Rogers said with all the new development, the city wants to ensure the committee's members are looking at proposed zoning changes "from a technical perspective."
An application defeated at council last December sought to have two properties, one being zoned parkland, rezoned to allow townhouses as tall as three storeys. (City of Fredericton)
At least one recent example of a rezoning application shows how a decision by the committee contributed to blocking new housing from being built.
When committee members vote against an application, the proposal later needs a majority of Yes votes from councillors present at the general council meeting.
But when committee members vote against an application, the proposal instead needs a majority of votes from council as a whole.
In the case of a controversial proposal to build 88 townhouse units at 501 Gibson St., Fredericton city planners recommended approving the development, but the planning committee voted to recommend against it.
When it got to council last month, the proposal was defeated, even though six councillors voted in favour of it, while five voted against it.
Public hearings not held by Moncton's committee
A municipality's obligation to let the public weigh in on zoning changes is dictated by the provincial Community Planning Act, said Andrew Smith, manager of long-range policy planning at the City of Moncton.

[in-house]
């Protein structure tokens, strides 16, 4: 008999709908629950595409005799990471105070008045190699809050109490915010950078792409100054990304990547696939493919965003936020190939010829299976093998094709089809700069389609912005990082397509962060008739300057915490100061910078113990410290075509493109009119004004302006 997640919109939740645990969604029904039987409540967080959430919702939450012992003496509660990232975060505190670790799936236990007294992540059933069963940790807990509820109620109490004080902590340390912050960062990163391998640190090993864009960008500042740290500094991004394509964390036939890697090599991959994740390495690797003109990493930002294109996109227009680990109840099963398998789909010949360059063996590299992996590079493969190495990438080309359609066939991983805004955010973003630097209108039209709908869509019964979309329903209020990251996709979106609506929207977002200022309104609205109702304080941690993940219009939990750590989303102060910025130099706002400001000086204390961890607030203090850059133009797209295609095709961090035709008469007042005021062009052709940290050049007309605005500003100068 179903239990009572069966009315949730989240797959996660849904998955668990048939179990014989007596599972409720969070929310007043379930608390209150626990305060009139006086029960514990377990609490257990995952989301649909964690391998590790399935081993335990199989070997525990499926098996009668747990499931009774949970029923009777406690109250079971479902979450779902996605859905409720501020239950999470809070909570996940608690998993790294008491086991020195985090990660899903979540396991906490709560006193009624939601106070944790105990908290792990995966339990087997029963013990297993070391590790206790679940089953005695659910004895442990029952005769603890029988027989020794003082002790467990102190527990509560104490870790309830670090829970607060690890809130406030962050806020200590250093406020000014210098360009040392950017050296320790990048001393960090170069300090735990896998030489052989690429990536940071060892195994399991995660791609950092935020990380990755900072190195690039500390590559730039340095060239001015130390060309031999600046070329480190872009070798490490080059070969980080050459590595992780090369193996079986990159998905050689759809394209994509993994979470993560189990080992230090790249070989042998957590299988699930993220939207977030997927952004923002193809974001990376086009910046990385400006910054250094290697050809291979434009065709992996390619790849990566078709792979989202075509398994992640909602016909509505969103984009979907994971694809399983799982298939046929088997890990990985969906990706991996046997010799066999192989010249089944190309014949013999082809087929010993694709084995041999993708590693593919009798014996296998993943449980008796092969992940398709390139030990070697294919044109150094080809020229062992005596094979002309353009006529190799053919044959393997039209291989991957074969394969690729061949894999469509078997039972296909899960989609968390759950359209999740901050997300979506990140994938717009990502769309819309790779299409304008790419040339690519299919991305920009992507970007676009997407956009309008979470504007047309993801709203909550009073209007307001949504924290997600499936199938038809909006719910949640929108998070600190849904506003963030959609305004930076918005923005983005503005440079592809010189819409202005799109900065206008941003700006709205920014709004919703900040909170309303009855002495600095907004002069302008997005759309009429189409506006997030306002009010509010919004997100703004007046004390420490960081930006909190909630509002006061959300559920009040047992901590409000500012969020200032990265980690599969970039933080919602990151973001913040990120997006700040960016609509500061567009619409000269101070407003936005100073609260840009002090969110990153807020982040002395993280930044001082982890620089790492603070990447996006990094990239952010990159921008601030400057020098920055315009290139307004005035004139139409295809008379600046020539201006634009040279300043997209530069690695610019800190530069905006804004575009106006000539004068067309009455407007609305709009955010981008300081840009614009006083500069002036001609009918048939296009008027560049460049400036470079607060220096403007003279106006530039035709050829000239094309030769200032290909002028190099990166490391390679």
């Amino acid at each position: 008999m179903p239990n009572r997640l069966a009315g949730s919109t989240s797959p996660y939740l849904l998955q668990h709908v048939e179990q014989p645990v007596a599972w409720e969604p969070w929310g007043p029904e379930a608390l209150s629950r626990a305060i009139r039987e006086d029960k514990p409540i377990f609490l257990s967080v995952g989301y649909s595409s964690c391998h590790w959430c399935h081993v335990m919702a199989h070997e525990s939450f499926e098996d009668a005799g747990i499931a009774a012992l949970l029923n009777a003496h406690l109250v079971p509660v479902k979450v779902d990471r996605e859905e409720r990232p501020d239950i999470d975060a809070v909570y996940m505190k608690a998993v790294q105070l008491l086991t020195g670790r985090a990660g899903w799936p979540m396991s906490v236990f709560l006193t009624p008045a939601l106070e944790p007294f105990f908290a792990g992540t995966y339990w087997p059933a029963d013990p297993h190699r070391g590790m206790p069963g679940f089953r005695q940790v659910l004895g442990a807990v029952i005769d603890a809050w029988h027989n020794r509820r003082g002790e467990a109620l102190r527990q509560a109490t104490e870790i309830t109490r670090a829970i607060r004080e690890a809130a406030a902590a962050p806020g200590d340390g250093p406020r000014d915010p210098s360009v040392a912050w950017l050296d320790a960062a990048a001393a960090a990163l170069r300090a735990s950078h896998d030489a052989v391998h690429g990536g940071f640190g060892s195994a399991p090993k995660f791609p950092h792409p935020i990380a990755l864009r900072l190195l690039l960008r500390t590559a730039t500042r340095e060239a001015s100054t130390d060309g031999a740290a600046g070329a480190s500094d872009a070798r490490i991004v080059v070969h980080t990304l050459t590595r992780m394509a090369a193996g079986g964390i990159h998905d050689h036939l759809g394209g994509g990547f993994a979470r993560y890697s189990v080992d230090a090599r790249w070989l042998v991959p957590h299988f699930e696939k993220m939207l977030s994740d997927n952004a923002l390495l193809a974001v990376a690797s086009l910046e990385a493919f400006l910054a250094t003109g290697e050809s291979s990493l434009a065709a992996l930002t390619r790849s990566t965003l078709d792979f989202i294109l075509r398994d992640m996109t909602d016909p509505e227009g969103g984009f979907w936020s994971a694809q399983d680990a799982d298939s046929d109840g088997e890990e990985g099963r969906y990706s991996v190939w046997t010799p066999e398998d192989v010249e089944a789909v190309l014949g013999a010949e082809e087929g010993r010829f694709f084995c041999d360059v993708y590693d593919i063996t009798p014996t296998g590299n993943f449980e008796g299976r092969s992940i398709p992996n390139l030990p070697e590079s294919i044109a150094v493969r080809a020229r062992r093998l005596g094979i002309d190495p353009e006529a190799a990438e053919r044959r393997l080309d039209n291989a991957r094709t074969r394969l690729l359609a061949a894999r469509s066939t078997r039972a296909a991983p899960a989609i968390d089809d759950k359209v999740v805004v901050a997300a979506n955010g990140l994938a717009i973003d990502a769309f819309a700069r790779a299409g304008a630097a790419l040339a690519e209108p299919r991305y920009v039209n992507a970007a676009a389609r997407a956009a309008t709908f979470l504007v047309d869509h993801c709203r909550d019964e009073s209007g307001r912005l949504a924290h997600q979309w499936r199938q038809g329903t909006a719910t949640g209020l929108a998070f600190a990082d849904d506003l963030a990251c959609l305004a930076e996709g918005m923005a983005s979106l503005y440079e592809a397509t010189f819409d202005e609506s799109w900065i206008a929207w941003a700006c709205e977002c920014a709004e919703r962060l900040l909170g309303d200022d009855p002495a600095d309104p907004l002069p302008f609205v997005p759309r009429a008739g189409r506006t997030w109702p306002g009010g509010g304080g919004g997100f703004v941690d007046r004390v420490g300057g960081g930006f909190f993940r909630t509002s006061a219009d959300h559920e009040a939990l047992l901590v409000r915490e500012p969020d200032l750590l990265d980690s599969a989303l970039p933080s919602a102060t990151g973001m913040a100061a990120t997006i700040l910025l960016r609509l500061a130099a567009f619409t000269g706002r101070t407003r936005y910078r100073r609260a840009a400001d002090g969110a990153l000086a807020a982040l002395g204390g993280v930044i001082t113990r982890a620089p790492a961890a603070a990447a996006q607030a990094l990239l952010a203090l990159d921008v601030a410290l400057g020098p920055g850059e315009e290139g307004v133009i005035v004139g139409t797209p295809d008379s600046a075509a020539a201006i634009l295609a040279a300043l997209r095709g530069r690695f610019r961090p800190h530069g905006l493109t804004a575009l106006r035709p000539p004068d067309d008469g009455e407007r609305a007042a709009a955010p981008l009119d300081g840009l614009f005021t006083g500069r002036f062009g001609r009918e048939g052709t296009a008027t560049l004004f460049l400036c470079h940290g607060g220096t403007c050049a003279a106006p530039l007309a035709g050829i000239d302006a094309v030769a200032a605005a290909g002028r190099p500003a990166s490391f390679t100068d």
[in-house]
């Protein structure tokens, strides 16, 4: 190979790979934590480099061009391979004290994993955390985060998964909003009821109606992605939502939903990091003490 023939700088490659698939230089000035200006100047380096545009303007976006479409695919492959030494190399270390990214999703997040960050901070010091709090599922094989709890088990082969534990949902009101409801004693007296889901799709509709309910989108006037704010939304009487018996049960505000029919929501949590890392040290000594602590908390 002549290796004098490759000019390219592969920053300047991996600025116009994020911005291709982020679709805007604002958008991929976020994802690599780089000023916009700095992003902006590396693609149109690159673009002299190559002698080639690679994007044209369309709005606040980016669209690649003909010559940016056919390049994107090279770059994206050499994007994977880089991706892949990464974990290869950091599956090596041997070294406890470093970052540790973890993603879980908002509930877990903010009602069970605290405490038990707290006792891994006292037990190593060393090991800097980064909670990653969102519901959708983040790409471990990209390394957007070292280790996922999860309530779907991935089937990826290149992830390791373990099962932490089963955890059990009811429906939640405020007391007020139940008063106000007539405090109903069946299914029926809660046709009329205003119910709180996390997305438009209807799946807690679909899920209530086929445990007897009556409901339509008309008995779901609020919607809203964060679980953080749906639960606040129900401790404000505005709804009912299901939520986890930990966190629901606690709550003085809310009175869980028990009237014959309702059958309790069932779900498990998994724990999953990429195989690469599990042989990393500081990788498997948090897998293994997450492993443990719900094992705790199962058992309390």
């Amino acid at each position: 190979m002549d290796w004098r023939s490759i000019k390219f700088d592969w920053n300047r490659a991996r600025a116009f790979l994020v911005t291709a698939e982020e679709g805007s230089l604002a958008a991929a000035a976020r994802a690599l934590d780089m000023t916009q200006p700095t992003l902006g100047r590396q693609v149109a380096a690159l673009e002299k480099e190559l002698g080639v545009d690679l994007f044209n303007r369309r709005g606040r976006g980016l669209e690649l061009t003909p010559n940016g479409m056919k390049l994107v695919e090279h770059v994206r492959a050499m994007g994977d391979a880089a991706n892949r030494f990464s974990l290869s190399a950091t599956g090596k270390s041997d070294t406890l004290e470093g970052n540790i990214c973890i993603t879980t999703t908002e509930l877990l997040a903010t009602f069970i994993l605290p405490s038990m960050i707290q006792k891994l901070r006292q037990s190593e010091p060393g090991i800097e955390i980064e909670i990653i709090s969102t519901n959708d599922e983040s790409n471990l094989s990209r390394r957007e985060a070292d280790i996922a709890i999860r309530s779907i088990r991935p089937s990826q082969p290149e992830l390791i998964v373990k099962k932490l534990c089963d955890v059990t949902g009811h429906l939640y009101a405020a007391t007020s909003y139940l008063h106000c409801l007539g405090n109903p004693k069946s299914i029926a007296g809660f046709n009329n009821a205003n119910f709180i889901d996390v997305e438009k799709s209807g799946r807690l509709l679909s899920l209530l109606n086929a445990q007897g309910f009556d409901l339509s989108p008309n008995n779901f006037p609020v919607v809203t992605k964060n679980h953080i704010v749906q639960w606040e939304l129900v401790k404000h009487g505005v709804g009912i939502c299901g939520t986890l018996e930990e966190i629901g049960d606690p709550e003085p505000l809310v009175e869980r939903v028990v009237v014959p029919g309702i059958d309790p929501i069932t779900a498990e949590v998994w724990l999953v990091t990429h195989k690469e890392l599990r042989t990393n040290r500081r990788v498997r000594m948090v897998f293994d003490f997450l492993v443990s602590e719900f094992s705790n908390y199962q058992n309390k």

Andrew Smith, Moncton’s manager of long-range policy planning, says that city's planning advisory committee doesn't host public hearings during its meetings. (CBC)
Smith said Moncton's process for handling a development application is similar to Fredericton's, except Moncton doesn't hold public hearings during its planning advisory committee meetings.
"We haven't taken that path that Fredericton has taken where there's almost kind of two opportunities and forums because the way we've structured it based on the way we've interpreted the provincial law," Smith said.
"It's not to say that there's, you know, pros or cons associated with each and with public feedback. You know, there's always opportunity for that NIMBY [not in my backyard] effect to be amplified in either forum."
Feedback to committee important, says former member
Getting rid of the public hearings at Fredericton's committee meetings might not be the right choice, said Fiona Williams, who served on the committee between January 2021 and last month.
She said it's important to allow the community to have input when it comes to development proposals.
While Williams agrees that committee meetings should focus on the technical merits of proposals, she said she thinks there's room for the public to go beyond that in addressing the committee's members.
"It is important to hear the emotional impact, because there will be times when people are talking about … [how] they want a development because they can't get, you know, services they want or rents that they need and all that kind of stuff," she said.
"So, you know, there needs to be that opportunity to hear about the real-life impacts of these decisions, programs, policies, all that stuff."